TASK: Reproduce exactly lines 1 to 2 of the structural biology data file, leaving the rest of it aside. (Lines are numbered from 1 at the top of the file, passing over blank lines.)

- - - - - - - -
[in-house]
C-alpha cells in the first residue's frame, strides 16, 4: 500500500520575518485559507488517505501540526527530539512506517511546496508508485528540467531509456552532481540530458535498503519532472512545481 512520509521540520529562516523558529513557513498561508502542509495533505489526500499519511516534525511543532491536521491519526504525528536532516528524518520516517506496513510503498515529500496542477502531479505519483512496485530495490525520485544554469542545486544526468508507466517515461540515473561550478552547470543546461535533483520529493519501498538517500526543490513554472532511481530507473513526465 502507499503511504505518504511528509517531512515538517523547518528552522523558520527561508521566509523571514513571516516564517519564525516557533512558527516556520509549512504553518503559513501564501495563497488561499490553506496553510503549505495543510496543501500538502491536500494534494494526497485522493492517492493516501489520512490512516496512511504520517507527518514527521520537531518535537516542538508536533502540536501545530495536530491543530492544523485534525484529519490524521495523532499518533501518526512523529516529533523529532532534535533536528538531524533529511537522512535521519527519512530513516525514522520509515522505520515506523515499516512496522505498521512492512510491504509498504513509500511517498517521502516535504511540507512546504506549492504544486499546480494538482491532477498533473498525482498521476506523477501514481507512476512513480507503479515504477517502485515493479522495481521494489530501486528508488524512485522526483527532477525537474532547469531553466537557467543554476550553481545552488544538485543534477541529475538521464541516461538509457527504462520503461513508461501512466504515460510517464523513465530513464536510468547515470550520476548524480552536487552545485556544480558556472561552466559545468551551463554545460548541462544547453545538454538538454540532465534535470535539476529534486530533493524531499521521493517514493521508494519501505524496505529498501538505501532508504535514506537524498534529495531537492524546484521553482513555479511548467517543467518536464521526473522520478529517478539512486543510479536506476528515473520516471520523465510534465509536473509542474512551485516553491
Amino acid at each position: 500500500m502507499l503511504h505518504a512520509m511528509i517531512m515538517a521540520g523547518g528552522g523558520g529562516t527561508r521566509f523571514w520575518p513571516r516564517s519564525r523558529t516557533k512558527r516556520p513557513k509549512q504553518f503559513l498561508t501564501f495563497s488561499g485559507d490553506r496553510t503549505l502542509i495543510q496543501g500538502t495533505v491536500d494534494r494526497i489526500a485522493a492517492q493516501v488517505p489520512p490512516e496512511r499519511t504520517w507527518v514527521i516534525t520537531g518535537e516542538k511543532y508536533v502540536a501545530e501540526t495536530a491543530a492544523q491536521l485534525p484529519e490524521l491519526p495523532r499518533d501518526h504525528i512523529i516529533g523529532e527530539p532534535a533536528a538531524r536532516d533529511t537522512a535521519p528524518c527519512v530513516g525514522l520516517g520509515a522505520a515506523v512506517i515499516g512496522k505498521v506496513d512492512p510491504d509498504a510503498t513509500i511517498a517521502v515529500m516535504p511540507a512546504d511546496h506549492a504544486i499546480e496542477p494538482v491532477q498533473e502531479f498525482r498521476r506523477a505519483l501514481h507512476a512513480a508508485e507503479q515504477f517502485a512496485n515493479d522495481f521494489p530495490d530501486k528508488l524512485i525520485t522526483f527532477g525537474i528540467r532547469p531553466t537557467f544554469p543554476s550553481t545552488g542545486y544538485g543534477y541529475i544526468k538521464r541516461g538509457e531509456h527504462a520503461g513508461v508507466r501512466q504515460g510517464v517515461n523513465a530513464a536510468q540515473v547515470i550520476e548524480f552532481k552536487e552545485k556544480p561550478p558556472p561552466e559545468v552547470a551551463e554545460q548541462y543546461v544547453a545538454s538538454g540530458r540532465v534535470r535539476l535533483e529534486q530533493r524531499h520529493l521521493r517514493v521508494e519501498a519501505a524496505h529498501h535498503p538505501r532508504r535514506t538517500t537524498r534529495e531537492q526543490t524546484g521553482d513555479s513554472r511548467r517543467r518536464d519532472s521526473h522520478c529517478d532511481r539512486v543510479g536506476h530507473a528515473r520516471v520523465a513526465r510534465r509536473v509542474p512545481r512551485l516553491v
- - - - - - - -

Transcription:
[in-house]
C-alpha cells in the first residue's frame, strides 16, 4: 500500500520575518485559507488517505501540526527530539512506517511546496508508485528540467531509456552532481540530458535498503519532472512545481 512520509521540520529562516523558529513557513498561508502542509495533505489526500499519511516534525511543532491536521491519526504525528536532516528524518520516517506496513510503498515529500496542477502531479505519483512496485530495490525520485544554469542545486544526468508507466517515461540515473561550478552547470543546461535533483520529493519501498538517500526543490513554472532511481530507473513526465 502507499503511504505518504511528509517531512515538517523547518528552522523558520527561508521566509523571514513571516516564517519564525516557533512558527516556520509549512504553518503559513501564501495563497488561499490553506496553510503549505495543510496543501500538502491536500494534494494526497485522493492517492493516501489520512490512516496512511504520517507527518514527521520537531518535537516542538508536533502540536501545530495536530491543530492544523485534525484529519490524521495523532499518533501518526512523529516529533523529532532534535533536528538531524533529511537522512535521519527519512530513516525514522520509515522505520515506523515499516512496522505498521512492512510491504509498504513509500511517498517521502516535504511540507512546504506549492504544486499546480494538482491532477498533473498525482498521476506523477501514481507512476512513480507503479515504477517502485515493479522495481521494489530501486528508488524512485522526483527532477525537474532547469531553466537557467543554476550553481545552488544538485543534477541529475538521464541516461538509457527504462520503461513508461501512466504515460510517464523513465530513464536510468547515470550520476548524480552536487552545485556544480558556472561552466559545468551551463554545460548541462544547453545538454538538454540532465534535470535539476529534486530533493524531499521521493517514493521508494519501505524496505529498501538505501532508504535514506537524498534529495531537492524546484521553482513555479511548467517543467518536464521526473522520478529517478539512486543510479536506476528515473520516471520523465510534465509536473509542474512551485516553491